How many times have you heard the phrase, “If it ain’t broke, don’t fix it”? In most aspects of life, it makes perfect sense financially and in terms of sustainability.
However, when it comes to IT, after around five years, your seemingly unbroken IT infrastructure may appear not to need fixing, but it could actually be damaging your business. Old infrastructure will be costly in terms of inefficiencies and greater running costs, and will also be putting the security of your system at risk.
Many of our clients have been surprised by the notable difference in running costs when they replace their IT systems. We usually see a 20% drop in electricity usage, meaning the cost of a new server can be recouped on electricity cost savings alone over a five-year period.
Meantime between failures
In recent years, the reliability of IT has improved dramatically, but it continues to be the case that, as systems age, there is an increased likelihood of failure. The greater dependability of IT means we now work on a five-year lifecycle:at the start of a product life, as with any electrical or mechanical objects, there could be manufacturing defects that need to be sorted out and are usually weeded out through commissioning and soak testing and are usually covered by the warranty; after that you can expect to enjoy around four years of relative reliability before the likelihood of failure starts ramping up characterised by a ‘bath tub’ curve.Manufacturers will usually quote the ‘meantime between failures’ (MTBF), which is the average time between failures of hardware components and is a useful indicator of how reliable the hardware is. Once a system is more than five years old, the likelihood of failures increases dramatically, which is why we recommend systems are renewed every five years.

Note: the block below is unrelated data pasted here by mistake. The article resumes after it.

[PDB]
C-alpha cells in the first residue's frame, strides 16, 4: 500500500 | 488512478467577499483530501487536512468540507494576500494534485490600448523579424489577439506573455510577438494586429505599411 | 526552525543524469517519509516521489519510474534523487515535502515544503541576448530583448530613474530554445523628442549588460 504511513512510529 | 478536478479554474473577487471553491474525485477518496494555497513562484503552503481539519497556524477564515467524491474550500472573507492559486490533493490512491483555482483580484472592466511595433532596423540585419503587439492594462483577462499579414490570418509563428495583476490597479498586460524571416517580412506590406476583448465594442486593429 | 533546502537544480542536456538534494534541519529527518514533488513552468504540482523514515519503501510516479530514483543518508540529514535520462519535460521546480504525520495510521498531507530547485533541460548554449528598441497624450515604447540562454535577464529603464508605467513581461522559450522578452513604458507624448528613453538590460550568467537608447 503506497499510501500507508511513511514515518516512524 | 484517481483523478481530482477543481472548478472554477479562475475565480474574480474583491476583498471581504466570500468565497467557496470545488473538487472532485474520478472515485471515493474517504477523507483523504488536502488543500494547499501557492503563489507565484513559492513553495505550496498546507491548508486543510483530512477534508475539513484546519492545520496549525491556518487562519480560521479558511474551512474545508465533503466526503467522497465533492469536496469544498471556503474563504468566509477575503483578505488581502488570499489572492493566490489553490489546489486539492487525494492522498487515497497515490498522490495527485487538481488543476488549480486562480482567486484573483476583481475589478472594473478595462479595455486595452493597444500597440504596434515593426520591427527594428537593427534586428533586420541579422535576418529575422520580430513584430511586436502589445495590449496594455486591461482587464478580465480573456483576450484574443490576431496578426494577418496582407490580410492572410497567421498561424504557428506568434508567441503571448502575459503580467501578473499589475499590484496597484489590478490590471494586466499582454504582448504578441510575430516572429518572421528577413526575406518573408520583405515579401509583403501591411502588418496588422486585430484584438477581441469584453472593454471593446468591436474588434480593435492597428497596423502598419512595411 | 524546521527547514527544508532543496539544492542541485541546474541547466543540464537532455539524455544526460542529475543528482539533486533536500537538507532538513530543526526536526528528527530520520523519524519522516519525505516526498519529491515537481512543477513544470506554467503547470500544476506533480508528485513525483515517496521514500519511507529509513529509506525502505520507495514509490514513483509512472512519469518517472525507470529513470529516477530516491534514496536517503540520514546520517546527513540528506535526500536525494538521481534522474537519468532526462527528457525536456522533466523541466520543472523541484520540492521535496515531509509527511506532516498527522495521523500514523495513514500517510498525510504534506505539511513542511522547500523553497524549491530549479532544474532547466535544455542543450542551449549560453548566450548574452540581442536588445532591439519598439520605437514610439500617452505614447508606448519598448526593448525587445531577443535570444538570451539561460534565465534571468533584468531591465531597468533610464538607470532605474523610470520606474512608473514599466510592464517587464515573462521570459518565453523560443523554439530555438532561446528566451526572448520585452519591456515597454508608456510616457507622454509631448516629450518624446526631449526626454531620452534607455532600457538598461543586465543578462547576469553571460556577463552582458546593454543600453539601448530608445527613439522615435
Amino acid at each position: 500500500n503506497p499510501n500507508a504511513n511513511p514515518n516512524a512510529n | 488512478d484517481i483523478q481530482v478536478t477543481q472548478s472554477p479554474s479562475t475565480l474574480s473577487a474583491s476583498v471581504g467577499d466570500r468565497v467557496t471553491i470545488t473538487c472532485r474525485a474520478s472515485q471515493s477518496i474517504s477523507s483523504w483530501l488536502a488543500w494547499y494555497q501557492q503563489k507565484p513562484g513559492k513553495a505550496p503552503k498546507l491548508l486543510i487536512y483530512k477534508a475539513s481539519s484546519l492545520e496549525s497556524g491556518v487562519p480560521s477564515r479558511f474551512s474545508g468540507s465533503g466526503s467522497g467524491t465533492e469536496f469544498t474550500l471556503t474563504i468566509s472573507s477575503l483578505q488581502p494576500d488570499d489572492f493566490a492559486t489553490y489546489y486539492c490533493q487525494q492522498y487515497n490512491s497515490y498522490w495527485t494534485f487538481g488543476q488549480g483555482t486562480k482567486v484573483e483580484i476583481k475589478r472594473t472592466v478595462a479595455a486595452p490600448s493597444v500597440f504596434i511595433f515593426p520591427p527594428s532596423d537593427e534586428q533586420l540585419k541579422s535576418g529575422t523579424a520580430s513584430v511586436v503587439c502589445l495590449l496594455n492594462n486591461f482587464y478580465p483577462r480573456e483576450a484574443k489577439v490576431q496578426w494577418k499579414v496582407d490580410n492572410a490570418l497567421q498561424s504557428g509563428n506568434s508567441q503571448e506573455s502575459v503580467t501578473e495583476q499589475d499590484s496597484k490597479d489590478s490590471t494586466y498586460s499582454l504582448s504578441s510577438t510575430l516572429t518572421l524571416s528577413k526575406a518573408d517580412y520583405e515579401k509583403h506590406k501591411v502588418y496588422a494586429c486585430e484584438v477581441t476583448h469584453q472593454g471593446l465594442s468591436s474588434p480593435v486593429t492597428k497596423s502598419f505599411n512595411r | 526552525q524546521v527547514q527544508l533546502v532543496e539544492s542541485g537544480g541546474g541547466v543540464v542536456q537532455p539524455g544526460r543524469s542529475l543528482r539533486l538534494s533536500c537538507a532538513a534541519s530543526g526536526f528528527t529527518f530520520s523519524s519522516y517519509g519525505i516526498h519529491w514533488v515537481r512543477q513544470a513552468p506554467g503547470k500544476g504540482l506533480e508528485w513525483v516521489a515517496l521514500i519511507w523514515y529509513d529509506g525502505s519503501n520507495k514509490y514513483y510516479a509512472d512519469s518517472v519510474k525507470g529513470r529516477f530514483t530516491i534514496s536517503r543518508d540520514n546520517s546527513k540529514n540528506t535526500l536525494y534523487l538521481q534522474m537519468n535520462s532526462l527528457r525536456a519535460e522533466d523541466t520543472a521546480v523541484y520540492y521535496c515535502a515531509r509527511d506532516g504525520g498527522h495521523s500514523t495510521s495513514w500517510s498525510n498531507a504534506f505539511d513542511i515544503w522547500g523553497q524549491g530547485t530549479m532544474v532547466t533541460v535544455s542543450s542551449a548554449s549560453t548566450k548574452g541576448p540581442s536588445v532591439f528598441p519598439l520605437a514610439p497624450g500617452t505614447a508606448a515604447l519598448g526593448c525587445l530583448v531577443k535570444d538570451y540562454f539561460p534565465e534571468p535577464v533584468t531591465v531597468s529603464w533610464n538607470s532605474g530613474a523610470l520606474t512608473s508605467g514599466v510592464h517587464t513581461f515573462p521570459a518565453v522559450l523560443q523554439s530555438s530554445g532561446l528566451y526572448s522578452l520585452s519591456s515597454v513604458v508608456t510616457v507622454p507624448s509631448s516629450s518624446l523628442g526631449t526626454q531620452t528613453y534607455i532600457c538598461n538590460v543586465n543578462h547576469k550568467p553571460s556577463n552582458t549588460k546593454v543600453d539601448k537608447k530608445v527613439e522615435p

In a time where cyber security is absolutely vital, outdated systems can become vulnerable to attack. As soon as vendors stop supporting their platforms, your system is put at risk and you need to upgrade your software in order to protect yourself. If your infrastructure is up-to-date, the likelihood of encountering such problems is consequently lower.
Importantly, an up-to-date IT infrastructure can have a very positive effect on employee efficiency. The increase in computer speeds – anything up to a ten-fold improvement – means they will be spending less time twiddling their thumbs whilst waiting for the computer to ‘wake up’ or ‘pausing’ as it waits to open files.
Improving efficiency of your current infrastructure
Compatibility between systems is becoming increasingly important as more companies move to the Cloud. Technologies need to work in harmony with each other and if you don’t update programmes as they become available, it could upset the balance. One law firm found this out the hard way when, after five years of not upgrading, they were left having to completely rewrite all of their customised reports which no longer ran because of software incompatibilities.
Not upgrading systems can also be problematic in other areas of business. If your company acquires another firm which has failed to keep its systems up-to-date, you will have greater problems assimilating the two businesses.
If you employ new staff who have become used to working on updated systems, you could end up retraining them on your older platforms; a retrograde step which would not create good PR for your company.